Method and apparatus of providing and customizing data input touch screen interface to multiple users

A method and apparatus of interpreting a user's touch at a touch screen interface device is disclosed. One example may include instructing the user to draw a certain figure on the touch screen interface device, and detecting the user's touch on the touch screen interface device. Further operations may include identifying the user's touch as a plurality of coordinates within a predefined area designated as the user's interface device, and comparing touch strength pressure measurements of the user's touch coordinates with touch strength pressure measurement threshold values stored in a memory of a computing device. Additional operations may also include adjusting the touch strength pressure measurement threshold values based on the touch strength pressure measurements of the user's touch coordinates.

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Description

CROSS-REFERENCE TO RELATED APPLICATIONS

This application claims the benefit of prior filed U.S. Provisional Application Ser. No. 61/317,800, filed on Mar. 26, 2010, incorporated herein by reference and relates to U.S. Provisional Application Ser. No. 61/317,741, filed on Mar. 26, 2010 and U.S. application Ser. No. 12/753,163 filed on Apr. 2, 2010 and U.S. Ser. No. 12/753,167 filed on Apr. 2, 2010 and U.S. Ser. No. 12/753,171 filed on Apr. 2, 2010 and U.S. Ser. No. 12/753,180 filed on Apr. 2, 2010 and U.S. Provisional Application Ser. No. 61/317,744 filed on Mar. 26, 2010 and U.S. application Ser. No. 12/770,944 filed on Apr. 30, 2010 and U.S. application Ser. No. 12/770,965 filed on Apr. 30, 2010 and U.S. Ser. No. 12/770,974 filed on Apr. 30, 2010 and U.S. Provisional Application Ser. No. 61/317,812 filed on Mar. 26, 2010 and U.S. Provisional Ser. No. 61/317,827 filed on Mar. 26, 2010 and U.S. Provisional Application Ser. No. 61/317,793, filed on Mar. 26, 2010, each of which is incorporated herein by reference.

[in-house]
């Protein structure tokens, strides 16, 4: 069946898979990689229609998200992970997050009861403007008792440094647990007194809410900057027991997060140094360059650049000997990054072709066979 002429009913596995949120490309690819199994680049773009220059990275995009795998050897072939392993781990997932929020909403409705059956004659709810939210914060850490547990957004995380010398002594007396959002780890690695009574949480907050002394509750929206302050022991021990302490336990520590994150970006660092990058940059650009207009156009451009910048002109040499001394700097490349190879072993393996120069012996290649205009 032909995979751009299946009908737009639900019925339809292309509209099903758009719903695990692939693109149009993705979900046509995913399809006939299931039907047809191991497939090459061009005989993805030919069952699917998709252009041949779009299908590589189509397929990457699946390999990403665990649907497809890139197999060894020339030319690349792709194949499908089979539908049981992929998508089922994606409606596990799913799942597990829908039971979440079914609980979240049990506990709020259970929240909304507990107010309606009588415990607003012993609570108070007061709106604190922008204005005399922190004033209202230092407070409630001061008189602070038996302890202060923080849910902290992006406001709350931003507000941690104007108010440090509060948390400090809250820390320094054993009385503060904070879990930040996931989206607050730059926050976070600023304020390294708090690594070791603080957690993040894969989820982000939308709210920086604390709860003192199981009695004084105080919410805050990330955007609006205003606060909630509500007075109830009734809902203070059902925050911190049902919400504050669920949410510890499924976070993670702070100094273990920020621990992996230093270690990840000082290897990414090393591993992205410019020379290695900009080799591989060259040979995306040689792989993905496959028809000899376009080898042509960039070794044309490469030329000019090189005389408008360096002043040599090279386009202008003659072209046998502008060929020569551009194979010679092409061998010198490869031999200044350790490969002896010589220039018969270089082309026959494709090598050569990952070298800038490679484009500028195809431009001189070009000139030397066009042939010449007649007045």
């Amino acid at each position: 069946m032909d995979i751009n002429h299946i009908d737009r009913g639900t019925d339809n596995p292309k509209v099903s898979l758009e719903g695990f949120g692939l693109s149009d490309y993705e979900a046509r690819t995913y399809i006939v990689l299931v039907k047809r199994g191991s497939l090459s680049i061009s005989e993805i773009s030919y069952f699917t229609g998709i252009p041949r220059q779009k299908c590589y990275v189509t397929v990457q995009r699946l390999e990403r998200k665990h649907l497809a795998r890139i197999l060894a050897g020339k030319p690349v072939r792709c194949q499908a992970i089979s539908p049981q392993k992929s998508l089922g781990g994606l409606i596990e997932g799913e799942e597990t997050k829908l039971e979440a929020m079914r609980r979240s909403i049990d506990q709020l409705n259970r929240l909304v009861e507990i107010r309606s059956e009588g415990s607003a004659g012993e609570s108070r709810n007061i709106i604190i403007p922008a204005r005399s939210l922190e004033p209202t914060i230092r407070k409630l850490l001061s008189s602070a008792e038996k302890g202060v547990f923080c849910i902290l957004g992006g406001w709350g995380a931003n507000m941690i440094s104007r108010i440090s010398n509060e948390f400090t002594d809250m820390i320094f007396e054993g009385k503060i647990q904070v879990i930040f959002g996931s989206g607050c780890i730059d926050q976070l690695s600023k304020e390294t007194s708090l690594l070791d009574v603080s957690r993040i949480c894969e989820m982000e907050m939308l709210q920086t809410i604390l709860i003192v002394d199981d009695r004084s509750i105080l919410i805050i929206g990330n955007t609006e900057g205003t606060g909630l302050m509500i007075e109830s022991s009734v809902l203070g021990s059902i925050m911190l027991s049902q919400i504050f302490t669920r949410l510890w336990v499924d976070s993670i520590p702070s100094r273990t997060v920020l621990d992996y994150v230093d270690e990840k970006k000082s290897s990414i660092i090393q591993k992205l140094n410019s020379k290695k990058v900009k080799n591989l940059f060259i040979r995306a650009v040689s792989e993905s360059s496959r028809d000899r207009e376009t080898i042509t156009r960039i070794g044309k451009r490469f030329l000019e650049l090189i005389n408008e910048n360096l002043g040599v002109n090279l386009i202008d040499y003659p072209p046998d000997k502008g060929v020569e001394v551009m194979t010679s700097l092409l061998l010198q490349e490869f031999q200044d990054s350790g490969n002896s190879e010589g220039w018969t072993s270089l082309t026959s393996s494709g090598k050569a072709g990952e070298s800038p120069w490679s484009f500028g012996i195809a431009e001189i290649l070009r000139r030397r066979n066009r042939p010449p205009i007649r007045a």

TECHNICAL FIELD OF THE INVENTION

This invention relates to a method and apparatus of receiving data from touch sensitive interfaces of multiple users. In particular, the present invention includes a method and apparatus to configure user data input interfaces based on customized user options.

BACKGROUND OF THE INVENTION

Touch sensitive screens are rapidly gaining popularity among users of interactive computing devices. Corporations, such as, Apple®, RIM®, Google® and Microsoft® have developed a large number of devices and/or applications that rely heavily on touch sensitive user interfaces. One particular area of increasing interest within the realm of touch sensitive user interfaces are multi-user (MU) touch detection and touch sensitive user interfaces.

In one example, a touch-screen may be a user display device that is configured to detect the presence and location of a user initiated touch gesture within the display area of the device. The ability to manipulate information by touching a screen provides an easy and intuitive way of operating a computing device. With recent reductions in the price of such touch-screen devices, large touch-sensitive screens are expected to become increasingly popular in business, education, and for retail customers.